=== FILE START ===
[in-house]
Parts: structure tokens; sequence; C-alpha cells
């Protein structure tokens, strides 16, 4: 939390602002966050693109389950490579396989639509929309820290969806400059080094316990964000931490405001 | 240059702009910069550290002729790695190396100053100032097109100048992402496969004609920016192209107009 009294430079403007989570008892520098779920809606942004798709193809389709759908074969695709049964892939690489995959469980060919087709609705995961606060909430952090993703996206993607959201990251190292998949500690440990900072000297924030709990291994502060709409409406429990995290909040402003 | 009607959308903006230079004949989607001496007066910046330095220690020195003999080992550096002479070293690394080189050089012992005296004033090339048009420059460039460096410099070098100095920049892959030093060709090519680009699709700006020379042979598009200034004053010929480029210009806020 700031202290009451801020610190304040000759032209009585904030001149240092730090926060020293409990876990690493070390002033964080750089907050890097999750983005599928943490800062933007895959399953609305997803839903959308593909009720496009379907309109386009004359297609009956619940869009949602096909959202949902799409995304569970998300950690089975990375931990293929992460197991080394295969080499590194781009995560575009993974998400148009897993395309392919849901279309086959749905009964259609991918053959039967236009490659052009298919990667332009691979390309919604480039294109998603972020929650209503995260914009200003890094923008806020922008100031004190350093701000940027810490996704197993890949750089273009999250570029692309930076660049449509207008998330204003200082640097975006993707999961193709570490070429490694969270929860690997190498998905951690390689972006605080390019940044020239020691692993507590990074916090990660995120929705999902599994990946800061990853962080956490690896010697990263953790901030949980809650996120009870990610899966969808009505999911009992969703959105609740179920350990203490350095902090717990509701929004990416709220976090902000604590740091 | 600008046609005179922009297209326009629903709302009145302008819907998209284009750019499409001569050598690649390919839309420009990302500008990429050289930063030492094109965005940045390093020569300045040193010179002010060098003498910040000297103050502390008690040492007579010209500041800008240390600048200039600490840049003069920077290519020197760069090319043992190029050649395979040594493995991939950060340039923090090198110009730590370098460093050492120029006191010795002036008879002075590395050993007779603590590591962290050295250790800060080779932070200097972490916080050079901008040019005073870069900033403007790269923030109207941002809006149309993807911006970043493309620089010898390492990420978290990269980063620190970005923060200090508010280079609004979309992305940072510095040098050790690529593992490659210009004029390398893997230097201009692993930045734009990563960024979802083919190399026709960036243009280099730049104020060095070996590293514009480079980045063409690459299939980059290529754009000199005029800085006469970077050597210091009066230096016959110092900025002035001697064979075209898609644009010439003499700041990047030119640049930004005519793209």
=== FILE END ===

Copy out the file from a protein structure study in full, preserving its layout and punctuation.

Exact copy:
[in-house]
Parts: structure tokens; sequence; C-alpha cells
């Protein structure tokens, strides 16, 4: 939390602002966050693109389950490579396989639509929309820290969806400059080094316990964000931490405001 | 240059702009910069550290002729790695190396100053100032097109100048992402496969004609920016192209107009 009294430079403007989570008892520098779920809606942004798709193809389709759908074969695709049964892939690489995959469980060919087709609705995961606060909430952090993703996206993607959201990251190292998949500690440990900072000297924030709990291994502060709409409406429990995290909040402003 | 009607959308903006230079004949989607001496007066910046330095220690020195003999080992550096002479070293690394080189050089012992005296004033090339048009420059460039460096410099070098100095920049892959030093060709090519680009699709700006020379042979598009200034004053010929480029210009806020 700031202290009451801020610190304040000759032209009585904030001149240092730090926060020293409990876990690493070390002033964080750089907050890097999750983005599928943490800062933007895959399953609305997803839903959308593909009720496009379907309109386009004359297609009956619940869009949602096909959202949902799409995304569970998300950690089975990375931990293929992460197991080394295969080499590194781009995560575009993974998400148009897993395309392919849901279309086959749905009964259609991918053959039967236009490659052009298919990667332009691979390309919604480039294109998603972020929650209503995260914009200003890094923008806020922008100031004190350093701000940027810490996704197993890949750089273009999250570029692309930076660049449509207008998330204003200082640097975006993707999961193709570490070429490694969270929860690997190498998905951690390689972006605080390019940044020239020691692993507590990074916090990660995120929705999902599994990946800061990853962080956490690896010697990263953790901030949980809650996120009870990610899966969808009505999911009992969703959105609740179920350990203490350095902090717990509701929004990416709220976090902000604590740091 | 600008046609005179922009297209326009629903709302009145302008819907998209284009750019499409001569050598690649390919839309420009990302500008990429050289930063030492094109965005940045390093020569300045040193010179002010060098003498910040000297103050502390008690040492007579010209500041800008240390600048200039600490840049003069920077290519020197760069090319043992190029050649395979040594493995991939950060340039923090090198110009730590370098460093050492120029006191010795002036008879002075590395050993007779603590590591962290050295250790800060080779932070200097972490916080050079901008040019005073870069900033403007790269923030109207941002809006149309993807911006970043493309620089010898390492990420978290990269980063620190970005923060200090508010280079609004979309992305940072510095040098050790690529593992490659210009004029390398893997230097201009692993930045734009990563960024979802083919190399026709960036243009280099730049104020060095070996590293514009480079980045063409690459299939980059290529754009000199005029800085006469970077050597210091009066230096016959110092900025002035001697064979075209898609644009010439003499700041990047030119640049930004005519793209």